“I don’t think there’s any Jewish issue that doesn’t have my father’s fingerprints on it,” Alyza Lewin told me. She sat next to her father, their similarities showing in their mannerisms—talking in quick, confident bursts, leaning forward to make points—more than their looks: Alyza is lanky where her father is burly; she wore sensible Washington pearls and a gray pantsuit rather than echoing her father’s fondness for colorful shirts. A mother of four in her mid-forties, Alyza Lewin went to Princeton and then NYU Law School and then worked at the white-shoe firm Wilmer Hale in Washington before joining her father in practice, first at his former firm, Miller Cassidy Larroca and Lewin, and then in their new enterprise. (Her younger sister, Na’ama, followed their mother into photography.) “I grew up hearing my father talk about the cases he had, and people told me I had a warped view of the legal profession, because my father had a disproportionate number of interesting cases,” she said. “So, it was important to me to establish myself as a lawyer in my own right.”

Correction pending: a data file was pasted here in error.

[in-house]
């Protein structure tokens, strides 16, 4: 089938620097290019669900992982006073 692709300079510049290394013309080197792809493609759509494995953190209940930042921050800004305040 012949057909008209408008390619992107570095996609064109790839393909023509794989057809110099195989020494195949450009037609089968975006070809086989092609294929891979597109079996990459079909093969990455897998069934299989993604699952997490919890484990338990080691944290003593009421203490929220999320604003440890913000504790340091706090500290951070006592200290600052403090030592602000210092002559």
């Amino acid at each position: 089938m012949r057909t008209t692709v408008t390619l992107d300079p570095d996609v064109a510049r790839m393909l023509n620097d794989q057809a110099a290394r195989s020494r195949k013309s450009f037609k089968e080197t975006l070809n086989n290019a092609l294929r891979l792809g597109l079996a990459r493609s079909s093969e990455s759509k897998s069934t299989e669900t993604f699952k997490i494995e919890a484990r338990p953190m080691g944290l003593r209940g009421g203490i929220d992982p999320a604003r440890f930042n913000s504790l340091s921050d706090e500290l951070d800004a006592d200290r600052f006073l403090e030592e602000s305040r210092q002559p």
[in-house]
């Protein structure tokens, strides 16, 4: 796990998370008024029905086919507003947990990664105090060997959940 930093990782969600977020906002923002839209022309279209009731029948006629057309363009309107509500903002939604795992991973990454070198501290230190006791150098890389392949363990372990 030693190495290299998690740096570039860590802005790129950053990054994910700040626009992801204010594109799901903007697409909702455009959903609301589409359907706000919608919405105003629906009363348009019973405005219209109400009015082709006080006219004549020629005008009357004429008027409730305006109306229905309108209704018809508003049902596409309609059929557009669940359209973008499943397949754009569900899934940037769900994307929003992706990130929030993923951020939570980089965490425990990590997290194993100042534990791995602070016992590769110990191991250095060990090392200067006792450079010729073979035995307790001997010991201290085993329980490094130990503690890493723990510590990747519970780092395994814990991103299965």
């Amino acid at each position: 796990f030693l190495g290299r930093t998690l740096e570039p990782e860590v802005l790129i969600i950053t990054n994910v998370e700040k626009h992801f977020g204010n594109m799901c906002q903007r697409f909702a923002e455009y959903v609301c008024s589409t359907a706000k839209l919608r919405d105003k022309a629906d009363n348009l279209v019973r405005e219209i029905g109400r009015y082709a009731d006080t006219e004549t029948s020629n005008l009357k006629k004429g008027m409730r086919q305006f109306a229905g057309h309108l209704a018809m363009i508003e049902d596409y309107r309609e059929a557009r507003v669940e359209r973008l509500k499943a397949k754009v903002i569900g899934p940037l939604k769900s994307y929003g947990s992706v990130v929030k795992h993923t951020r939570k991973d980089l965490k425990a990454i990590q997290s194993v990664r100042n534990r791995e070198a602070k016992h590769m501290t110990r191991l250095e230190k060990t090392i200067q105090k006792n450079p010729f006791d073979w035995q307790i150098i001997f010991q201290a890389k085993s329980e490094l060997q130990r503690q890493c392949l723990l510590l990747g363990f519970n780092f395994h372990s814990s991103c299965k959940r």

Nathan Lewin described Alyza as his managing partner—“a master at dealing with clients, negotiating settlements”—whereas his role is to be the courtroom pugilist. (To demonstrate, he punched the empty air in front of him.) Their relationship is obviously close, and their father-daughter shtick is well-practiced: When Nathan Lewin recounted his daughter’s announcement that she’d followed his advice to take college courses she was interested in by signing up for a bartending course, she rolled her eyes and exclaimed, “There was no class in bartending!” It was, she said, a workshop offered by an eating club, which she took in order to graduate from ordering virgin piña coladas to more sophisticated drinks on dates. As she explained, her father grinned.